New RBS CEO talks fintech disruption and the need for cultural change

Two weeks into the job the new CEO of RBS, Alison Rose laid out her vision for the banking group, which hinges or creating a curious mindset and partnering with fintech startups

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Scott Carey

The new CEO of RBS says it is "a really interesting time to be taking over as the CEO of a big bank", as she looks to cultivate a risk taking culture that increasingly looks to partner with innovative fintech startups to meet rapidly changing customer expectations.

A 27-year veteran at the banking group, Rose is the first woman to lead one of the UK's big four banks, having taken over the role earlier this month when she replaced Ross McEwan, stepping up from her position as CEO of the commercial and private banking department.

During a panel discussion at McKinsey's Blink conference in London today, where she sat alongside Laurel Powers-Freeling, the chair for Uber in the UK and Tunde Olanrewaju, senior partner at McKinsey, Rose opened by talking about the disruption she is seeing in the banking industry today.

"What you are seeing is disruption happening across a number of fronts," she said. "One is huge change in customer behaviour and I think that is a really important thing, because that's an anchor for a lot of the change that is happening. Then you've got a massive shift in technology and the use of technology and digital and AI forces coming through that can literally hollow out the industry."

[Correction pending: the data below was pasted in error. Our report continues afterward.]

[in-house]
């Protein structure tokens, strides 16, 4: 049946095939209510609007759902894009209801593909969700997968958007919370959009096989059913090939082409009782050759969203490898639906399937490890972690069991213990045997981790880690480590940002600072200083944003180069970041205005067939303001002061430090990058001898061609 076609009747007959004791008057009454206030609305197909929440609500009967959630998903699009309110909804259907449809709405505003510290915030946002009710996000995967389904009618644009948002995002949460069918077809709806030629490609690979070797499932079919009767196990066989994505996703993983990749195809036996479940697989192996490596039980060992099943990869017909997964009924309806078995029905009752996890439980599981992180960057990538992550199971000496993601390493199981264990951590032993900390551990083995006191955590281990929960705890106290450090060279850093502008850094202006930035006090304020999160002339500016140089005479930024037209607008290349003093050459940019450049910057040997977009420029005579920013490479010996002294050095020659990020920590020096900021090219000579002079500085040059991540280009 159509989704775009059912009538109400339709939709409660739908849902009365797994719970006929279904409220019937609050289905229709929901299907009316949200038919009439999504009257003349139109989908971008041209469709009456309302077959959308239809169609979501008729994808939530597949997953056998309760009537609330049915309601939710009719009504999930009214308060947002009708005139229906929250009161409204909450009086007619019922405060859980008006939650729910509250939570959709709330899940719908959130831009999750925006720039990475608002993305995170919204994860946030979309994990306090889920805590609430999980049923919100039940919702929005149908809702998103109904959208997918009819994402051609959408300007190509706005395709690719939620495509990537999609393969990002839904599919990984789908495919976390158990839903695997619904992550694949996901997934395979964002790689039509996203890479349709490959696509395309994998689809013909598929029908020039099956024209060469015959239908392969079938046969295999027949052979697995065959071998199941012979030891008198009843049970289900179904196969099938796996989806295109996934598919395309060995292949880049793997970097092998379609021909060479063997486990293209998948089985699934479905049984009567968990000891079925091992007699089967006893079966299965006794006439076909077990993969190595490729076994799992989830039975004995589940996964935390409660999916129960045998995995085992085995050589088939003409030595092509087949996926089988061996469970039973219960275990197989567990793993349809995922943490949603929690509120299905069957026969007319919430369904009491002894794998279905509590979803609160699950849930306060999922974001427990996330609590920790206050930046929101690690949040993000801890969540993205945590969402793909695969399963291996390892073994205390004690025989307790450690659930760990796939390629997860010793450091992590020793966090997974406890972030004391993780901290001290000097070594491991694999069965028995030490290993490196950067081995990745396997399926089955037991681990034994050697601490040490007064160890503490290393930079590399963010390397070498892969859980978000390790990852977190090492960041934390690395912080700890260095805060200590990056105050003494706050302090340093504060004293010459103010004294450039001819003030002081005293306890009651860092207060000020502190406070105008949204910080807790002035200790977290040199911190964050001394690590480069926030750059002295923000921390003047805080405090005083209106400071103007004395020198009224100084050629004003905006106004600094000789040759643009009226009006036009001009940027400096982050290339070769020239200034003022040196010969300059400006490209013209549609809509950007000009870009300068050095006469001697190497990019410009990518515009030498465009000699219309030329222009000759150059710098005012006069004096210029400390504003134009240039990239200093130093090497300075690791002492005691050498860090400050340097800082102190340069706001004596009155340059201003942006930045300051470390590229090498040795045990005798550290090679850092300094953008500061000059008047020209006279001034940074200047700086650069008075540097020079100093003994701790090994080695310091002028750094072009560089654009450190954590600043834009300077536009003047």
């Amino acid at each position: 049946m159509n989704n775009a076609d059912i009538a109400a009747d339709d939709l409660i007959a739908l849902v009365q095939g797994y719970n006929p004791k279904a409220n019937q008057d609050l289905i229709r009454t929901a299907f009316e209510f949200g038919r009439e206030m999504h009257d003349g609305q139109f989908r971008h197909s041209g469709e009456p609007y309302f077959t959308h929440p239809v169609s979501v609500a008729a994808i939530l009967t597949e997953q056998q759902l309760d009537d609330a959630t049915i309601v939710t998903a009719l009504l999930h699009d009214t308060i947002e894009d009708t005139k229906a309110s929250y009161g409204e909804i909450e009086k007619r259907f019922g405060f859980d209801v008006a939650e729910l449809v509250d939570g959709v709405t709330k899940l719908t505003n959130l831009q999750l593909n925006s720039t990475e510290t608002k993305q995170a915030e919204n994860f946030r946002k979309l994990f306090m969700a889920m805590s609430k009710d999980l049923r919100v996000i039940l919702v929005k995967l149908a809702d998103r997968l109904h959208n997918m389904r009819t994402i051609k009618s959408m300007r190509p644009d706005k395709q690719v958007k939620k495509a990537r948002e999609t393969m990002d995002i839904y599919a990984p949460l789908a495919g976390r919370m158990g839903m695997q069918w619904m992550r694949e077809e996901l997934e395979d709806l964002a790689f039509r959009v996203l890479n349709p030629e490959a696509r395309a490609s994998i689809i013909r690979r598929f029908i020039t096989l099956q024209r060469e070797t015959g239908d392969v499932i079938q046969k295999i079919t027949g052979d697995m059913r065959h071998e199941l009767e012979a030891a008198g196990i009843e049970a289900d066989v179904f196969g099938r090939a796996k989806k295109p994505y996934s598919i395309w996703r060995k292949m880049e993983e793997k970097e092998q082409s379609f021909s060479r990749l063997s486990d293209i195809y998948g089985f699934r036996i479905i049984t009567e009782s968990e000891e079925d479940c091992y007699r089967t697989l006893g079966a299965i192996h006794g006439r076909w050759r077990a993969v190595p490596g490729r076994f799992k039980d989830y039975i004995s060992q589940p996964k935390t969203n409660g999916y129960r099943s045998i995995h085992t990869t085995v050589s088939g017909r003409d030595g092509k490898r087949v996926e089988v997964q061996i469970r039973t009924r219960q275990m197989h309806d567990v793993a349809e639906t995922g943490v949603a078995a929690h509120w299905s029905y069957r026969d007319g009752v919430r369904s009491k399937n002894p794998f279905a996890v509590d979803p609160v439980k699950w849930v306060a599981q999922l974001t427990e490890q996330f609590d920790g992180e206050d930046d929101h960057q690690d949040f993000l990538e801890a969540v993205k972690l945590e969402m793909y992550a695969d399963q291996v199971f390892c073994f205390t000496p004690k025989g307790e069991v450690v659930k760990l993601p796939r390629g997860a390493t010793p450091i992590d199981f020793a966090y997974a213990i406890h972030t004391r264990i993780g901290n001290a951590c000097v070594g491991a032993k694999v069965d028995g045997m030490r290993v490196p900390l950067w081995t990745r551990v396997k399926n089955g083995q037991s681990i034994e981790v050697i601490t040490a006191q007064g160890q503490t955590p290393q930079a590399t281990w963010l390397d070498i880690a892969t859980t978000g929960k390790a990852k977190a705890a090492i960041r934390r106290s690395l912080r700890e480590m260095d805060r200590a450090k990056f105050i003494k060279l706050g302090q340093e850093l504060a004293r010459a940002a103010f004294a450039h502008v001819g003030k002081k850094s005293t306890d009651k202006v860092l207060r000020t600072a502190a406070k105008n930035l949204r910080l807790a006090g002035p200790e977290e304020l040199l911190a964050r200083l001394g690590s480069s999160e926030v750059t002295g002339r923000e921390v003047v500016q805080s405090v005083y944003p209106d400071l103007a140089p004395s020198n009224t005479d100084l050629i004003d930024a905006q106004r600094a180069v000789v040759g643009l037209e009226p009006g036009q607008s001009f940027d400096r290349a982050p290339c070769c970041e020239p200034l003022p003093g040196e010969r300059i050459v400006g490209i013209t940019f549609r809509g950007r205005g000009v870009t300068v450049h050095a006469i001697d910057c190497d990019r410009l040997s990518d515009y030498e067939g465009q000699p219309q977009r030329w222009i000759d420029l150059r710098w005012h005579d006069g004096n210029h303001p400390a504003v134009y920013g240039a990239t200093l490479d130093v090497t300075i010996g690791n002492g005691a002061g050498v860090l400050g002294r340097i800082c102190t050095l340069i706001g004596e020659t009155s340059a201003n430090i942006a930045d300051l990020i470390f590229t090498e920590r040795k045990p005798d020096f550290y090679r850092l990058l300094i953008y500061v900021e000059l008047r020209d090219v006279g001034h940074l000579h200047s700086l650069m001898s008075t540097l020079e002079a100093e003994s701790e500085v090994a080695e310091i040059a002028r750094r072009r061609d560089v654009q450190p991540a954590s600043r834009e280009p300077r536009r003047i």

Creating a curious mindset

Rose talked a lot about how to prepare RBS for this disruption as an organisation by upskilling staff and "creating a curious mindset".

For example, Rose told the audience about how she recently took her executive team on a coding course. "That's not because I want them all to go off and code stuff, that would be a disaster," she explained, "but I need them to learn and understand."

"I think investing in people's skills, investing in capabilities and creating a learning organisation helps prepare your own organisation, but also those individuals for whatever future roles may come as well, and that is where you have to manage and take responsibility as an employer for the disruption that is happening."

Talking about the growing impact AI and automation technology is having on workforces globally, Rose added that she recognises a "real requirement as an employer to help my colleagues learn and adapt and have the different skills they need for today and the future".

Rose, like any leader, is keen to talk about changing mindsets at her organisation, but also realises it may be easier said than done.

"You have to get an agile mindset and an entrepreneurial mindset," she said. "Bringing that into an organisation that has traditionally thought in silos is very different. You have to get people to think in a very different way and be prepared to try and fail at things. That's really difficult for people to do. We talk about that a lot in terms of failing fast and agile thinking and they are really easy to say, but the behavioural change you have to create in an organisation to do that, the whole organisation has to embrace it."

Pivot to partnerships